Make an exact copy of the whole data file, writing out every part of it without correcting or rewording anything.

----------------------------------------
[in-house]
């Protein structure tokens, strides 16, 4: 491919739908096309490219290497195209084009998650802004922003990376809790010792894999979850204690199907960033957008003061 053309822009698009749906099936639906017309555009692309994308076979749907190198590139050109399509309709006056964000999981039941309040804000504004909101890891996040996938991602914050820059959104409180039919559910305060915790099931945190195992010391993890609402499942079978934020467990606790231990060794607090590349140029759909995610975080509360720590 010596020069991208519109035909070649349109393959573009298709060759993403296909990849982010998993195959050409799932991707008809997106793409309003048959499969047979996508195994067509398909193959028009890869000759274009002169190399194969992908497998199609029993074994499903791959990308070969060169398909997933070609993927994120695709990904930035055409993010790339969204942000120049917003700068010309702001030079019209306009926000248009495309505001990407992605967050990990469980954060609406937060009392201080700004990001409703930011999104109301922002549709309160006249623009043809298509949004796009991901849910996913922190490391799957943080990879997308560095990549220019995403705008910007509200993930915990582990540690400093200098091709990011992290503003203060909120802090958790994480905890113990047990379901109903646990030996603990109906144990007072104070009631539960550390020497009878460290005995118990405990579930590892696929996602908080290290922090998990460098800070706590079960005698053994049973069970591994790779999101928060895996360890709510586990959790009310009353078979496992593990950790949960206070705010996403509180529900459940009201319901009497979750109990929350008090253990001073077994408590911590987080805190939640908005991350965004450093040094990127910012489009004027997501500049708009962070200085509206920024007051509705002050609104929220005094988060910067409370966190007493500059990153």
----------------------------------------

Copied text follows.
[in-house]
């Protein structure tokens, strides 16, 4: 491919739908096309490219290497195209084009998650802004922003990376809790010792894999979850204690199907960033957008003061 053309822009698009749906099936639906017309555009692309994308076979749907190198590139050109399509309709006056964000999981039941309040804000504004909101890891996040996938991602914050820059959104409180039919559910305060915790099931945190195992010391993890609402499942079978934020467990606790231990060794607090590349140029759909995610975080509360720590 010596020069991208519109035909070649349109393959573009298709060759993403296909990849982010998993195959050409799932991707008809997106793409309003048959499969047979996508195994067509398909193959028009890869000759274009002169190399194969992908497998199609029993074994499903791959990308070969060169398909997933070609993927994120695709990904930035055409993010790339969204942000120049917003700068010309702001030079019209306009926000248009495309505001990407992605967050990990469980954060609406937060009392201080700004990001409703930011999104109301922002549709309160006249623009043809298509949004796009991901849910996913922190490391799957943080990879997308560095990549220019995403705008910007509200993930915990582990540690400093200098091709990011992290503003203060909120802090958790994480905890113990047990379901109903646990030996603990109906144990007072104070009631539960550390020497009878460290005995118990405990579930590892696929996602908080290290922090998990460098800070706590079960005698053994049973069970591994790779999101928060895996360890709510586990959790009310009353078979496992593990950790949960206070705010996403509180529900459940009201319901009497979750109990929350008090253990001073077994408590911590987080805190939640908005991350965004450093040094990127910012489009004027997501500049708009962070200085509206920024007051509705002050609104929220005094988060910067409370966190007493500059990153």